|HOME | FREE NEWS SUBMISSION | PREMIUM PR DISTRIBUTION | PR COPYWRITING | RSS FEEDS | TESTIMONIALS | CONTACT|
Music Releases |
|Advertise | Artist Development | Submit Video | MusicDish*China | MusicDish e-Journal | MusicDish Network | Urban Music News Network|
Skope Reviews 2 EPs By Alex Von Z
At some point, Alex Seleznov underwent a metamorphosis. Leaving behind the proverbial ‘rat race,’ he adopted the name Alex Von Z, went vegan, forayed into devotional yoga, and began to cultivate his latent spirituality.
Though he forsook much of his former ways, Alex drew on the musical background of his youth to forge his new path – a path that has begotten not one, but two EPs: 1. Implicate Order 2. Life’s Addiction.
When listening to the track “Drawn,” what comes to mind is the phrase: ready for radio. The melodies are apt. The vocals are pleasing. Also, the lyrical message is one that would likely resonate with many:
“I can’t change the way I am / So I’ll just love the way I am drawn.”
The guitar complement to “Life’s Addiction” kicks far more ass than any vegan-penned track ever should. At some point during his former life, Alex Von Z was banging his wayward head to the riffs of such sleazers as Motley Crue and Guns n’ Roses. This has served him well.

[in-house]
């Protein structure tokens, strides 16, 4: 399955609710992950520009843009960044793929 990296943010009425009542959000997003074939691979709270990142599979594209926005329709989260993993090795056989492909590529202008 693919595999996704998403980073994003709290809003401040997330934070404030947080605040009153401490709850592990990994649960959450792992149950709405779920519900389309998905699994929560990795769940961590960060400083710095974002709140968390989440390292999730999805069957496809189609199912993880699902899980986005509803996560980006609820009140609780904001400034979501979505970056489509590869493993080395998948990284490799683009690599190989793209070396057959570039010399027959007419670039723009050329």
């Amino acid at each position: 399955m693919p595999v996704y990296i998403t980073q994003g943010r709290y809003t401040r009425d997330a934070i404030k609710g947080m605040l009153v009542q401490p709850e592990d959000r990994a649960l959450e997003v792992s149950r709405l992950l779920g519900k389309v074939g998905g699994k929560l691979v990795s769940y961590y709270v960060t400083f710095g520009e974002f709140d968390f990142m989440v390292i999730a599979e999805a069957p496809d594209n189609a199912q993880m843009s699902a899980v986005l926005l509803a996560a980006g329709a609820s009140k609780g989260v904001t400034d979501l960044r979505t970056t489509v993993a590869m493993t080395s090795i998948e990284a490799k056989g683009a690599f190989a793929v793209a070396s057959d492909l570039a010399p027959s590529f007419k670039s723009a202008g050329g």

“Chocolate Covered Karma” hovers somewhere on the punk rock side of metal. It might make you nostalgic for the 80s (yes, even if you weren’t alive then). There eventually arrives this squealing guitar solo that could summon C.C. Deville to pick up that pink V-shaped guitar. However, this ain’t “Talk Dirty to Me.” In fact, Alex’s lyrics get quite philosophical, and karmic:
“So you see there must be a system / One based on prior lives / Otherwise the universe / Is a roll of the dice.”
The track “Rise & Fall” has a significant Megadeth vibe. There’s a rather solemn optimism to be taken from the lyrics:
“Through any destruction we know life will persist / Results ignored still find those who resist.”
As with “Chocolate Covered Karma,” the instrumental component to the song “What About Me” has elements of both punk and metal.
Regarding the lyrical component, it appears to satirize the concept of self-absorption and its countless practitioners:
“I’ve got something to share with all you wonderful people / There’s just so much to tell and wouldn’t you know it’s all about me.”
Park your monstrous egos at the door of: http://www.AlexVonZ.com
Ray Cavanaugh - email@example.com
Order an Mi2N Music PR package for an opportunity to submit a song for FREE to one of the hundreds of industry opportunities available through Music Xray